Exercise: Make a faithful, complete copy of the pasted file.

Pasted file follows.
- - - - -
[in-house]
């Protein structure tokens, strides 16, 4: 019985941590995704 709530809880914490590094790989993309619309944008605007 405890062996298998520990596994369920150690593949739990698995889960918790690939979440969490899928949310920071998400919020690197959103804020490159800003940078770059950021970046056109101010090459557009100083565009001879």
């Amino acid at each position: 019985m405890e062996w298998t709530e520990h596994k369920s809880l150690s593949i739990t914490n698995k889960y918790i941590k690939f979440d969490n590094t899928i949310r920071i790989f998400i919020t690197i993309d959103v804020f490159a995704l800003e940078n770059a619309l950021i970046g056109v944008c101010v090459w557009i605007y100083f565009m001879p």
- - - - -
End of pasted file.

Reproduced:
[in-house]
């Protein structure tokens, strides 16, 4: 019985941590995704 709530809880914490590094790989993309619309944008605007 405890062996298998520990596994369920150690593949739990698995889960918790690939979440969490899928949310920071998400919020690197959103804020490159800003940078770059950021970046056109101010090459557009100083565009001879």
């Amino acid at each position: 019985m405890e062996w298998t709530e520990h596994k369920s809880l150690s593949i739990t914490n698995k889960y918790i941590k690939f979440d969490n590094t899928i949310r920071i790989f998400i919020t690197i993309d959103v804020f490159a995704l800003e940078n770059a619309l950021i970046g056109v944008c101010v090459w557009i605007y100083f565009m001879p």